Bacterial cells are prokaryotic. Select two structures of bacterial cells and briefly describe them; what do they look like, what are they composed of?

Document Preview: 

Don't use plagiarized sources. Get Your Custom Essay on
Bacterial cells are prokaryotic. Select two structures of bacterial cells and briefly describe them; what do they look like, what are they composed of?
Just from $13/Page
Order Now

Bacterial cells are prokaryotic. Select two structures of bacterial cells and briefly describe them; what do they look like, what are they composed of? Then, explain how these two structures allow bacterial cells to survive as unicellular organisms.
There are many examples of eukaryotic cells. Algae, Fungi, Plants, and Animals are all composed of eukaryotic cells. Some algae and fungi are unicellular organisms, but other algae and fungi, and all plants and animals are multicellular organisms that are composed of specialized eukaryotic cells that interact to support the life of the multicellular organism.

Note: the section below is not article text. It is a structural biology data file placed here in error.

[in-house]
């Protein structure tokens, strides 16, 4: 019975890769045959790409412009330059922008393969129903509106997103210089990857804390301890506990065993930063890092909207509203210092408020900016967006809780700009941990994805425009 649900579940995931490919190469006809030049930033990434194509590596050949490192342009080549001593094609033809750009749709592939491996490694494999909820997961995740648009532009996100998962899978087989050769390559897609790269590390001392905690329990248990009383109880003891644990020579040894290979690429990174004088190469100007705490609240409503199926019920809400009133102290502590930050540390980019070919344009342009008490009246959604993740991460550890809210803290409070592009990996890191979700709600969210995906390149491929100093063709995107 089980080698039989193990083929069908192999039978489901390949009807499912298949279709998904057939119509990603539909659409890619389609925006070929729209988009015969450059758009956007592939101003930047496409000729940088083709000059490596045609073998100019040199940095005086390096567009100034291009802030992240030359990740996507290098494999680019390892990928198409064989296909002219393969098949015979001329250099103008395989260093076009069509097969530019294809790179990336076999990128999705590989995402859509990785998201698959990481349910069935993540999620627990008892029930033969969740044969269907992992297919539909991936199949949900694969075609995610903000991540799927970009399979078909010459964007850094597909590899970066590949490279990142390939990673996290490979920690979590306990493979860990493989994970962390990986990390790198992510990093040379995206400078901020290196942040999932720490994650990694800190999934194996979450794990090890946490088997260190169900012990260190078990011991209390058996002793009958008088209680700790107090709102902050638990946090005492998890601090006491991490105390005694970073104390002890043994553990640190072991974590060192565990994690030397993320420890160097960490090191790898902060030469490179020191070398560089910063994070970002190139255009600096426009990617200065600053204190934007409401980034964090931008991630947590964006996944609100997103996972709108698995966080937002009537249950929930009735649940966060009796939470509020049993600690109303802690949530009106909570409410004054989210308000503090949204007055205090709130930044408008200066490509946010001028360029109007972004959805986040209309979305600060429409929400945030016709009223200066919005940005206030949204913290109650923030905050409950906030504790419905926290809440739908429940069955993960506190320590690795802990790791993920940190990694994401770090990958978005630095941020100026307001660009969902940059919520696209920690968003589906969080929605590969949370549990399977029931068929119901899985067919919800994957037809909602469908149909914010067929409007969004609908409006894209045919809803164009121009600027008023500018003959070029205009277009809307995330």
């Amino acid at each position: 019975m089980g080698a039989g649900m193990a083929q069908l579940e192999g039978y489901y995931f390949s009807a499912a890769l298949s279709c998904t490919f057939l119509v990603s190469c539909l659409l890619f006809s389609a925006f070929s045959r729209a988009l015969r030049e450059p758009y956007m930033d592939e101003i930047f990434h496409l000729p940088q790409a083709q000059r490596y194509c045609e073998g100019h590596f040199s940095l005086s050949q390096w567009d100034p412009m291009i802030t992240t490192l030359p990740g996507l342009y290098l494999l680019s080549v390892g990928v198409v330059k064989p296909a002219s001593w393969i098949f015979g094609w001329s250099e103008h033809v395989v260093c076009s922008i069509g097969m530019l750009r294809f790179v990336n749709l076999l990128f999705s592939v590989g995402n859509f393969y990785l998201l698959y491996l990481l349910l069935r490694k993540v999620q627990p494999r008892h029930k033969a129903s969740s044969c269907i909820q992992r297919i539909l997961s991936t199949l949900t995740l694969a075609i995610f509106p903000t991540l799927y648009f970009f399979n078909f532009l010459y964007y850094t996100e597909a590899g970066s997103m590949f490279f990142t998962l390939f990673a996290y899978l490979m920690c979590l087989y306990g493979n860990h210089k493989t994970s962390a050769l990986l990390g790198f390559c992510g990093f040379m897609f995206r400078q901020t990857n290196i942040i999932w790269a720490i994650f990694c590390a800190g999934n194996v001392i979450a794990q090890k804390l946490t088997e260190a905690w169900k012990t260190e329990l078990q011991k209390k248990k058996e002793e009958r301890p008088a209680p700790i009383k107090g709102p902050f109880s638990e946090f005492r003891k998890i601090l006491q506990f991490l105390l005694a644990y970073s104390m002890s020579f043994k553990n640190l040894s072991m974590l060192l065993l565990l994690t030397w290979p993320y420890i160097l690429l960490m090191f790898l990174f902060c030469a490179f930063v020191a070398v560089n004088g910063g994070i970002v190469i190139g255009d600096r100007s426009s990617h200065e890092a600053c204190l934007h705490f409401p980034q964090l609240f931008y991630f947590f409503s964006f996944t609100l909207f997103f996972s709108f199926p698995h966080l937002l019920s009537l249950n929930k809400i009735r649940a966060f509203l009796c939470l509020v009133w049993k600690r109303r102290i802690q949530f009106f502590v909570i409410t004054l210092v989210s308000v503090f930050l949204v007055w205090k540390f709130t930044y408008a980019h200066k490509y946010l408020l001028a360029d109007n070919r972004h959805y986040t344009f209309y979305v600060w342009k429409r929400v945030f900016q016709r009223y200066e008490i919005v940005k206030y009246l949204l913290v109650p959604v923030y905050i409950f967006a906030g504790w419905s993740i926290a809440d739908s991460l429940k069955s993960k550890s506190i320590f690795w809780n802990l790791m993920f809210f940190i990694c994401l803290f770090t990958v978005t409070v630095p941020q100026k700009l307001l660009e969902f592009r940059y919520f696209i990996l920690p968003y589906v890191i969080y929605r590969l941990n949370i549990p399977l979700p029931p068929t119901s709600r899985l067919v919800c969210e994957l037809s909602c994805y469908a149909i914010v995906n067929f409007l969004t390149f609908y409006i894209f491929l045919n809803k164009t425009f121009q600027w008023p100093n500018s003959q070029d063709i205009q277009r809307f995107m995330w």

Choose either a plant or an animal cell. Choose two structures or organelles of the cell (not used in part one above.) Describe these two structures or organelles – what do they look like, what are they composed of? Then explain how these plant or animal cell structures or organelles function. How do these functions support activities of the plant or animal cell and enable survival of the multicellular plant or animal organism?
Be sure to state how the structures in the eukaryotic cells ALSO contribute to the life of the entire organism and not just the cell. Listen to the chat for examples of what is meant by this.
 
PART 2
Cellular Respiration and Photosynthesis co-exist as paired metabolic processes.
Photosynthesis uses light energy to convert carbon dioxide into glucose, a simple sugar, in two steps, the light dependent and light independent reactions. Oxygen is produced as a by product during photosynthesis. This reaction stores energy in the chemical bonds of glucose.
Sugar and other carbohydrates are used as fuel sources by cells. During the process of Aerobic Cellular Respiration, glucose is broken down using oxygen. This reaction releases energy which is used to create ATP molecules, the energy carrier molecule of cells. The process also releases Carbon Dioxide as a byproduct.